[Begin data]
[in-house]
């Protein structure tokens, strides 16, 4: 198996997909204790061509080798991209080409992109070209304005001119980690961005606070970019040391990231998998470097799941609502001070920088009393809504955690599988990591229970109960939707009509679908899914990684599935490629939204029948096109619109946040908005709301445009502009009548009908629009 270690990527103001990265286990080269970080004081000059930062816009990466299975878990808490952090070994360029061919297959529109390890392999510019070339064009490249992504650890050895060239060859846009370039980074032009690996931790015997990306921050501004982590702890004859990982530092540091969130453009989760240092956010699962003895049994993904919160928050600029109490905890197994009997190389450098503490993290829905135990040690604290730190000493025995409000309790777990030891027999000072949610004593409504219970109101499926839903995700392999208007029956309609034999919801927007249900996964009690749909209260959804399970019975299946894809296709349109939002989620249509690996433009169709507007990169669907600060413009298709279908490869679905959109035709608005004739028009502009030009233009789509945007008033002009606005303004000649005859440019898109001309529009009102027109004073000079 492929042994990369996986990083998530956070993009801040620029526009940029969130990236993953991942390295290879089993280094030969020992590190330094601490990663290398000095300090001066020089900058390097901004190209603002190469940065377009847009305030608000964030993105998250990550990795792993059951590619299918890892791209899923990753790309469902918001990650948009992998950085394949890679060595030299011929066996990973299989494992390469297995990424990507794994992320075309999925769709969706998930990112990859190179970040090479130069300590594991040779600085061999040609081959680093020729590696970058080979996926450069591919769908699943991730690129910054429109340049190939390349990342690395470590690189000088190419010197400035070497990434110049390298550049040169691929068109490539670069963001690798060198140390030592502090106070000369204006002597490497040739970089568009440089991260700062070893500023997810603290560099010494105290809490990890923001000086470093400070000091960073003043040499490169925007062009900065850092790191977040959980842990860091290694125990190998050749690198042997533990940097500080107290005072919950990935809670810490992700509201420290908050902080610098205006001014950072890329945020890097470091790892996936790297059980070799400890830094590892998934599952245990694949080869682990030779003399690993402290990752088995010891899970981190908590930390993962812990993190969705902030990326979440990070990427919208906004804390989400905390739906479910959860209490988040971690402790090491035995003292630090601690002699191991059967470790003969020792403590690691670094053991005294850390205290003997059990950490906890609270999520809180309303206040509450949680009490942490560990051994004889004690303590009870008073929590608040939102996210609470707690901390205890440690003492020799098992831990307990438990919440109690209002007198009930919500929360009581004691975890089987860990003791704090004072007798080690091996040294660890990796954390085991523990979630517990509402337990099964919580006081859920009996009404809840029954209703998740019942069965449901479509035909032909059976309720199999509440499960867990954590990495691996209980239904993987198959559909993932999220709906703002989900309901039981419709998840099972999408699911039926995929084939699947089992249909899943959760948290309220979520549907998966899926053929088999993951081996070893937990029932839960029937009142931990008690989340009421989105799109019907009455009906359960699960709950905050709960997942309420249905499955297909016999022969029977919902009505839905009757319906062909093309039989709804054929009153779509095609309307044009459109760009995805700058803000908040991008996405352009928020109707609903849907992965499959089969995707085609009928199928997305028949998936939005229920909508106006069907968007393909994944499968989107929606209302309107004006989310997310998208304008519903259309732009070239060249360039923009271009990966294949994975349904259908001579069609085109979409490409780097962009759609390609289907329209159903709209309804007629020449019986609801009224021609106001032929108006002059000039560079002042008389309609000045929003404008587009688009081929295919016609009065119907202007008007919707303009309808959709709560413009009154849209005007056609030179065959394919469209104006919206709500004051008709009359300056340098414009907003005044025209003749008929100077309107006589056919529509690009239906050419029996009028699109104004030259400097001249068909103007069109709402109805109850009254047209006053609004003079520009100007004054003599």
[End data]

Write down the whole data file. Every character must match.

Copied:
[in-house]
């Protein structure tokens, strides 16, 4: 198996997909204790061509080798991209080409992109070209304005001119980690961005606070970019040391990231998998470097799941609502001070920088009393809504955690599988990591229970109960939707009509679908899914990684599935490629939204029948096109619109946040908005709301445009502009009548009908629009 270690990527103001990265286990080269970080004081000059930062816009990466299975878990808490952090070994360029061919297959529109390890392999510019070339064009490249992504650890050895060239060859846009370039980074032009690996931790015997990306921050501004982590702890004859990982530092540091969130453009989760240092956010699962003895049994993904919160928050600029109490905890197994009997190389450098503490993290829905135990040690604290730190000493025995409000309790777990030891027999000072949610004593409504219970109101499926839903995700392999208007029956309609034999919801927007249900996964009690749909209260959804399970019975299946894809296709349109939002989620249509690996433009169709507007990169669907600060413009298709279908490869679905959109035709608005004739028009502009030009233009789509945007008033002009606005303004000649005859440019898109001309529009009102027109004073000079 492929042994990369996986990083998530956070993009801040620029526009940029969130990236993953991942390295290879089993280094030969020992590190330094601490990663290398000095300090001066020089900058390097901004190209603002190469940065377009847009305030608000964030993105998250990550990795792993059951590619299918890892791209899923990753790309469902918001990650948009992998950085394949890679060595030299011929066996990973299989494992390469297995990424990507794994992320075309999925769709969706998930990112990859190179970040090479130069300590594991040779600085061999040609081959680093020729590696970058080979996926450069591919769908699943991730690129910054429109340049190939390349990342690395470590690189000088190419010197400035070497990434110049390298550049040169691929068109490539670069963001690798060198140390030592502090106070000369204006002597490497040739970089568009440089991260700062070893500023997810603290560099010494105290809490990890923001000086470093400070000091960073003043040499490169925007062009900065850092790191977040959980842990860091290694125990190998050749690198042997533990940097500080107290005072919950990935809670810490992700509201420290908050902080610098205006001014950072890329945020890097470091790892996936790297059980070799400890830094590892998934599952245990694949080869682990030779003399690993402290990752088995010891899970981190908590930390993962812990993190969705902030990326979440990070990427919208906004804390989400905390739906479910959860209490988040971690402790090491035995003292630090601690002699191991059967470790003969020792403590690691670094053991005294850390205290003997059990950490906890609270999520809180309303206040509450949680009490942490560990051994004889004690303590009870008073929590608040939102996210609470707690901390205890440690003492020799098992831990307990438990919440109690209002007198009930919500929360009581004691975890089987860990003791704090004072007798080690091996040294660890990796954390085991523990979630517990509402337990099964919580006081859920009996009404809840029954209703998740019942069965449901479509035909032909059976309720199999509440499960867990954590990495691996209980239904993987198959559909993932999220709906703002989900309901039981419709998840099972999408699911039926995929084939699947089992249909899943959760948290309220979520549907998966899926053929088999993951081996070893937990029932839960029937009142931990008690989340009421989105799109019907009455009906359960699960709950905050709960997942309420249905499955297909016999022969029977919902009505839905009757319906062909093309039989709804054929009153779509095609309307044009459109760009995805700058803000908040991008996405352009928020109707609903849907992965499959089969995707085609009928199928997305028949998936939005229920909508106006069907968007393909994944499968989107929606209302309107004006989310997310998208304008519903259309732009070239060249360039923009271009990966294949994975349904259908001579069609085109979409490409780097962009759609390609289907329209159903709209309804007629020449019986609801009224021609106001032929108006002059000039560079002042008389309609000045929003404008587009688009081929295919016609009065119907202007008007919707303009309808959709709560413009009154849209005007056609030179065959394919469209104006919206709500004051008709009359300056340098414009907003005044025209003749008929100077309107006589056919529509690009239906050419029996009028699109104004030259400097001249068909103007069109709402109805109850009254047209006053609004003079520009100007004054003599």